So instead of projecting just the right image or identity, I’m curious to see if it’s possible to design something in such a way that just by interacting with it the person changes how they act or behave.
Here is how I think I might go about designing such a thing. For this example, I will attempt to design a cell phone that has contained within it the general characteristics of the alpha-male identity.
First, I need to clearly define some general characteristics of the alpha-male:
- Bigger, visually arresting appearance
- Enjoys themselves and the moment
- Moves slowly as if in control of time itself
- Focuses on the world around them in a relaxed manner
- Are in control of themselves
- Able to take control of a situation and resolve it
- Strong, martial, skilled, intelligent, and a leader
- Their unfailing strength restores the strength of all
Next, I need to take these general characteristics and transfer them into a cell phone. Here are some considerations to take into account when designing the “alpha-male” cell phone.
- A little bigger (to help it stand out and appear stronger)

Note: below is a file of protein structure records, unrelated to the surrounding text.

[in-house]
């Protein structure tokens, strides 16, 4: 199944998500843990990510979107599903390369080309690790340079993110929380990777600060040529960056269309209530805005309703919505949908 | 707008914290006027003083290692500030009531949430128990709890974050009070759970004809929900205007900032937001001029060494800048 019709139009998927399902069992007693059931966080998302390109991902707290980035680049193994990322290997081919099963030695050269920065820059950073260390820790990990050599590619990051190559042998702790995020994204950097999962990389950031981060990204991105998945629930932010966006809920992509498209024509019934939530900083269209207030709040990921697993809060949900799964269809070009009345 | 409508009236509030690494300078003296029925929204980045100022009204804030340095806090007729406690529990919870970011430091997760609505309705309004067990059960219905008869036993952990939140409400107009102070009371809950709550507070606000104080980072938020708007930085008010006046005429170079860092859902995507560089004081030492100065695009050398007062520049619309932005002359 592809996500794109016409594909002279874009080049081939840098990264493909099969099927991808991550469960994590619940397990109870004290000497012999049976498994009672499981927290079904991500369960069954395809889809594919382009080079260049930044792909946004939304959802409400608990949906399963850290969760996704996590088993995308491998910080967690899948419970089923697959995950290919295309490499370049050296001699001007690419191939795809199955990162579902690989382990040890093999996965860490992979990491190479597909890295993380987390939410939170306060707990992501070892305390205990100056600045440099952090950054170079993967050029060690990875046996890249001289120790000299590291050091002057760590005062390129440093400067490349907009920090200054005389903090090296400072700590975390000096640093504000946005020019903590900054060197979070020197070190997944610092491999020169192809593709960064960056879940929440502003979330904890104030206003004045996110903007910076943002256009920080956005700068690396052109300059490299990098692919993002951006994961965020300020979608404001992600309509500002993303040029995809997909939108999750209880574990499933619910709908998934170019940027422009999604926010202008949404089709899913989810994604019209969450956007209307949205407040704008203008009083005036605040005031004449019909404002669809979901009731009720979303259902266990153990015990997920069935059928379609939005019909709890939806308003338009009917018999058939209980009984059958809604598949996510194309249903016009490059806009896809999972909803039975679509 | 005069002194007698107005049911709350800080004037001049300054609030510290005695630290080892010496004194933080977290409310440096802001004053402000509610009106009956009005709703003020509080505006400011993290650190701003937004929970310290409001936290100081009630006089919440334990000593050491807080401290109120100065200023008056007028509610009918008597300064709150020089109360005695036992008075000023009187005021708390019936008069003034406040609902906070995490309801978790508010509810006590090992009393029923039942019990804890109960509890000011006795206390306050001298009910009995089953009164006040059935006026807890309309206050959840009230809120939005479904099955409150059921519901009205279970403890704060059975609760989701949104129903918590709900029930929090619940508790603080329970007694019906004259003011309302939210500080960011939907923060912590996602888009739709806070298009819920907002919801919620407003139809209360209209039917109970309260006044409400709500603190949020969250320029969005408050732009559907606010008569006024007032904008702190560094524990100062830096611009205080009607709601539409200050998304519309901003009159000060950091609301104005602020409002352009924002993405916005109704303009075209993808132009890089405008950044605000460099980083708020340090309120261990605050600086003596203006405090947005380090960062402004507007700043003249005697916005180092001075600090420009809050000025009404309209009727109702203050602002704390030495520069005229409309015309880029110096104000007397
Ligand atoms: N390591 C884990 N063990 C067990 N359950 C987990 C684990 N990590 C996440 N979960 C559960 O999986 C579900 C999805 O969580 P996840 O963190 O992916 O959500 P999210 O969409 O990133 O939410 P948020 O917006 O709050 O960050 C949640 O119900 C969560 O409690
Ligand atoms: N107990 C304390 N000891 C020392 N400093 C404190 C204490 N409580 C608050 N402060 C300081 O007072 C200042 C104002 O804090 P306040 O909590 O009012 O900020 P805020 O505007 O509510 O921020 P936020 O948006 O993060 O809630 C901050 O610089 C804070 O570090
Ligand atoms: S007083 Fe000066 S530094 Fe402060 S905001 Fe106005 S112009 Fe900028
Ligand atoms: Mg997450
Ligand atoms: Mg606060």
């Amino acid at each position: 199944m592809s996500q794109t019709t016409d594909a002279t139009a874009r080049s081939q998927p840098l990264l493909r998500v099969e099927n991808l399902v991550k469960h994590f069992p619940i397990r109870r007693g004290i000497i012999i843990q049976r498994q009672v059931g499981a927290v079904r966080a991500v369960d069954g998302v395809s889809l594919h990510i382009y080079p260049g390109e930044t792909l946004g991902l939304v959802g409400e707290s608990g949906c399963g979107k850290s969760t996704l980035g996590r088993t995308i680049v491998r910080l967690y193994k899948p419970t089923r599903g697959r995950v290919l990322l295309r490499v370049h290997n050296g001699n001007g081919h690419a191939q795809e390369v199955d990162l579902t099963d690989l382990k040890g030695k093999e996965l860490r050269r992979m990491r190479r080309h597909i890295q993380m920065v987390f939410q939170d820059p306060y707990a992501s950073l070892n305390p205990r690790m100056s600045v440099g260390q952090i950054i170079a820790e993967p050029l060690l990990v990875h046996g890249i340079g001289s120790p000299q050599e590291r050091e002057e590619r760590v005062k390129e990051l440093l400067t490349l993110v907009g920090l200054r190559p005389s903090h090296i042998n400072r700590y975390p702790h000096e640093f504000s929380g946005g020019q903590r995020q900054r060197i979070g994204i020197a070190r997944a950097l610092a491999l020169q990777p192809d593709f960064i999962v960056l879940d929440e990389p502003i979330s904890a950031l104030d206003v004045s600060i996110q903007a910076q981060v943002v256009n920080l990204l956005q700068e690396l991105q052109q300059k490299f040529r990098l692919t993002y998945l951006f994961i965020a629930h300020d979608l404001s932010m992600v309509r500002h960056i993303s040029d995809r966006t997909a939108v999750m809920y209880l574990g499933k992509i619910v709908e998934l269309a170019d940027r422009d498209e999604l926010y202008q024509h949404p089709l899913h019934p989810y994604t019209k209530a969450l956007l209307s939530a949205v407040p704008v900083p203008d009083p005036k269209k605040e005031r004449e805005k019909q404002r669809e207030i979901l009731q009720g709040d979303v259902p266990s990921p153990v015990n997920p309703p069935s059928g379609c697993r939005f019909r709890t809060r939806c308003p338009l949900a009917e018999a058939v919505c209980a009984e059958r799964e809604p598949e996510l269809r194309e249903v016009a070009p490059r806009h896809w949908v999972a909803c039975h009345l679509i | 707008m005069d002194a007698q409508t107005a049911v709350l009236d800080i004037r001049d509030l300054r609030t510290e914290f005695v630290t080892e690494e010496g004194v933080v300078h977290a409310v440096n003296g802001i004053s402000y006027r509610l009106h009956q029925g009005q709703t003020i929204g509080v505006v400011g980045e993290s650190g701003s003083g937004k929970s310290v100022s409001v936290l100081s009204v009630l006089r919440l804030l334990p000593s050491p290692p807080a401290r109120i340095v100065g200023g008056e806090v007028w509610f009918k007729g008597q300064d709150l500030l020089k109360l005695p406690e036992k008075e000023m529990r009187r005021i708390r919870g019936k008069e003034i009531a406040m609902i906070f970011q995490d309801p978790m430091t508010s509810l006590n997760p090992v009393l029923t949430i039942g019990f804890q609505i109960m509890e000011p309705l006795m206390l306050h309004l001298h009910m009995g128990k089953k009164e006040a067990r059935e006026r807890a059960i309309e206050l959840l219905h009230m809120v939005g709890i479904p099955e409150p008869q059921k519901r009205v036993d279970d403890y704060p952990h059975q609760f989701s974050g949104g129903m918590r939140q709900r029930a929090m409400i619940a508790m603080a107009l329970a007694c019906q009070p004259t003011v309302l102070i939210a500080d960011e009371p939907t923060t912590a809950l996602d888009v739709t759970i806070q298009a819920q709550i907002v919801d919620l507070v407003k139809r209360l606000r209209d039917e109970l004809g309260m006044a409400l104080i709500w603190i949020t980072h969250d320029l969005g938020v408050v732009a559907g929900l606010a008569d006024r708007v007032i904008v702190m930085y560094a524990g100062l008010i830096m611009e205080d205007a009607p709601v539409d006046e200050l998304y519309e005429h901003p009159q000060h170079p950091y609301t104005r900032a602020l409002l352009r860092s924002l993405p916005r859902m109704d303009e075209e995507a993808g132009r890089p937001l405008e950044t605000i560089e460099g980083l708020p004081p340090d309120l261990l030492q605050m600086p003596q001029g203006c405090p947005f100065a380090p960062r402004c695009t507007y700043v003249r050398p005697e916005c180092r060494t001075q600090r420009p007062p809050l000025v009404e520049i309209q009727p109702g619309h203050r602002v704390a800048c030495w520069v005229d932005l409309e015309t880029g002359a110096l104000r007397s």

- A little heavier (to give it a feel of strength and control, and also to cause the user to move more slowly when they hold the phone and bring it up to their ears)
- A little more solid (once again to create a sense of durability, strength, and immovability)
- It has a visually arresting appearance (to give the phone a look of leadership and make it stand out)
- Is both soft and hard; its softness/hardness comes from being relaxed unto a powerful frame that possesses a beautiful gravity (to make the cell phone appear steady, powerful, and trustworthy)
- Its ring tone is deep, resonates, and is unhurried (this will push the user to interact with the phone in the manner of the alpha-male, when they go to answer the phone, they shouldn’t be in a hurry to do so, but rather they should answer the phone in a slow, aware, and controlled way similar to how an alpha-male would)
In this example, I wanted to design a phone that has an identity contained within it When the user interacts with that phone, that identity will “seep” into them and transform the way the user acts and appears, so that they gradually in time begin to resemble that object’s identity – in this case the identity of the alpha-male.